Media coverage of UN peacekeeping operations invariably highlights violence and abuse. This narrative has contributed to decreasing budgets and stalemates in the UN Security Council, which has not authorised a new, major peacekeeping mission in eight years. But is this a true reflection of the UN's operations? Lise M. Howard argues not. Evidence suggests that these tragedies don’t tell the full story. She shares the numbers that show peacekeepers are keeping the peace and helping to save lives.

Some scientists consider ageing to be a disease, something that can be cured. So far, they have discovered over 200 “geroprotectors” - drugs that might delay or even reverse cellular ageing. The latest candidate is plasmalogen supplements made from sea squirts. In a new experiment, scientists in China fed the supplement to middle-aged mice and compared their mental performance to a control group of mice fed a regular diet. The mice given the supplement didn’t just halt age-related cognitive impairment, their memories actually improved. But before you rush out to buy plasmalogen supplements, please read Professor Ilaria Bellantuono’s take on the study.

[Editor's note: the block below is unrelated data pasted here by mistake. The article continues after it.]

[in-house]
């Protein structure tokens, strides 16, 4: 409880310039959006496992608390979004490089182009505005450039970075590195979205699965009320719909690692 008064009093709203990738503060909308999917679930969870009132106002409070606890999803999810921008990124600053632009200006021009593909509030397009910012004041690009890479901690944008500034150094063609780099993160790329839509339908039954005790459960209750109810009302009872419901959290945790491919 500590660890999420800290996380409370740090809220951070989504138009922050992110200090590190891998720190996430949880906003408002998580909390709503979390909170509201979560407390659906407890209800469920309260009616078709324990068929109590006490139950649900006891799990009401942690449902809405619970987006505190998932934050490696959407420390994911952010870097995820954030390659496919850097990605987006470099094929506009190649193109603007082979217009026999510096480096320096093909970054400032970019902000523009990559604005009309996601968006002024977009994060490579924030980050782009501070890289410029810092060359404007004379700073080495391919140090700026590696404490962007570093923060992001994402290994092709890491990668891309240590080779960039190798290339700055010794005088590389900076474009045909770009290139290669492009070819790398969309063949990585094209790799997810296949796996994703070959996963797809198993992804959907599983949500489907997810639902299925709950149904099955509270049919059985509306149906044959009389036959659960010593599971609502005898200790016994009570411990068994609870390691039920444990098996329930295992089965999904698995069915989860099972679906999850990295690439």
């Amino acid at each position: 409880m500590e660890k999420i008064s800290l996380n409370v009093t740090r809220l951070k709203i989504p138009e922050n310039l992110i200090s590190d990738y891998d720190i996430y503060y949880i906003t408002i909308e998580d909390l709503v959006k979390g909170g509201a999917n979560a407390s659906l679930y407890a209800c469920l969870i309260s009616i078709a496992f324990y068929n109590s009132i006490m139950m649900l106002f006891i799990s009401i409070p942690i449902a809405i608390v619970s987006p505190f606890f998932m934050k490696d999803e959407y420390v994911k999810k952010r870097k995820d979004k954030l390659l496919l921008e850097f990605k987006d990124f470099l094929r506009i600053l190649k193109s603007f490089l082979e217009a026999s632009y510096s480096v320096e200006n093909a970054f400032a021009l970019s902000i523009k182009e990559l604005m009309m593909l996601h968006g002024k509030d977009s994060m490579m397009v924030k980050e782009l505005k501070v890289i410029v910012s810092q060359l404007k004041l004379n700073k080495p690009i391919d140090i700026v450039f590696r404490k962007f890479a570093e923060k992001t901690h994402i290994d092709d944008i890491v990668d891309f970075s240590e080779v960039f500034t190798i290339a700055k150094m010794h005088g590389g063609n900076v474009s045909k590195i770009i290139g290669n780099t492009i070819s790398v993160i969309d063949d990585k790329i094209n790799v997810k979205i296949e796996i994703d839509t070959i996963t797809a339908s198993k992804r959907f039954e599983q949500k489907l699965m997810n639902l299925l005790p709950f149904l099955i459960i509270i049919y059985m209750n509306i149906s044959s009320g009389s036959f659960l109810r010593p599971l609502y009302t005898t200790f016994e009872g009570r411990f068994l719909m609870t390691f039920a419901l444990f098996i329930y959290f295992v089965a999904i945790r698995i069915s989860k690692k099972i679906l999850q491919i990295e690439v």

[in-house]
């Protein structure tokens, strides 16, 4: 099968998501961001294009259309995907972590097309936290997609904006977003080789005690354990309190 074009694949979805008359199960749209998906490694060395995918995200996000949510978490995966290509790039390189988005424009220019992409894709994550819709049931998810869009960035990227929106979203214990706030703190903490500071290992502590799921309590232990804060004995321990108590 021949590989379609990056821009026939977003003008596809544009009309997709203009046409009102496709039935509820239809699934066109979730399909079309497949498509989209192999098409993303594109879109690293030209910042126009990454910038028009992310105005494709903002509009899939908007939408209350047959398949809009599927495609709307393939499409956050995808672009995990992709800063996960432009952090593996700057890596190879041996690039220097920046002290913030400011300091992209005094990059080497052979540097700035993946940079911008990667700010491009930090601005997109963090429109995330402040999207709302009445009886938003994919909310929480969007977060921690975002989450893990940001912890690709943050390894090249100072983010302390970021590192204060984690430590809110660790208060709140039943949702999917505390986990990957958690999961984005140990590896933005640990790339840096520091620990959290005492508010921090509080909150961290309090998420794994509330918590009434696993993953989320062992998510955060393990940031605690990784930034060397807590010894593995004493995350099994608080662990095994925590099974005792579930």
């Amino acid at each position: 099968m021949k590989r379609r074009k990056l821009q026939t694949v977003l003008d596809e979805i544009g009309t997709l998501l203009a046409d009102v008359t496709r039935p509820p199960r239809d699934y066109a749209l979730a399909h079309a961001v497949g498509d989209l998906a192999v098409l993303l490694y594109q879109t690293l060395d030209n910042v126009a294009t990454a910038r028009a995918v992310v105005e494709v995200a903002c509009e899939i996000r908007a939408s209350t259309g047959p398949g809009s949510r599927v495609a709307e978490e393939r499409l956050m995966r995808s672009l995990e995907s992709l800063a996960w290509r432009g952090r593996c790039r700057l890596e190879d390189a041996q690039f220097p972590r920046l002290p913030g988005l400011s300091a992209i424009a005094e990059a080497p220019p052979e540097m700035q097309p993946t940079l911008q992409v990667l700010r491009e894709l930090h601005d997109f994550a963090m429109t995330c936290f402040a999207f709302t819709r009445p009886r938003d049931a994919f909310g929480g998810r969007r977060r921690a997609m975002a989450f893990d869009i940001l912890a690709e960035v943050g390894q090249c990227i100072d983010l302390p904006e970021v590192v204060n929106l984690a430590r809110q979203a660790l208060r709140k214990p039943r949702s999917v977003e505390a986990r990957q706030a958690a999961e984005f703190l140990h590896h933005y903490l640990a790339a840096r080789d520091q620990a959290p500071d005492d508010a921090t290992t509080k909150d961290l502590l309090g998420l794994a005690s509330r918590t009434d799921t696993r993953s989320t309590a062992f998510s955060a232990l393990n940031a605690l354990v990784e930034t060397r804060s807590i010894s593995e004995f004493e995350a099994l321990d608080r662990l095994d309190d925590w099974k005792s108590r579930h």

Caroline Southey

Founding Editor

UN peacekeeping in Africa is working better than you might think

Lise M. Howard, Georgetown University

Peacekeeping missions grab the headlines when they’re associated with tragedy and death – but that isn’t their full story.

Eating sea squirts reverses signs of ageing in mice – new research

Ilaria Bellantuono, University of Sheffield

A compound in sea squirts seemed to reverse some of the signs of ageing in middle-aged mice, but will it work in humans?

What is it about the human brain that makes us smarter than other animals? New research gives intriguing answer

Emmanuel A Stamatakis, University of Cambridge; Andrea Luppi, University of Cambridge; David Menon, University of Cambridge

Human brains seem to be wired differently to those of chimps or macaques.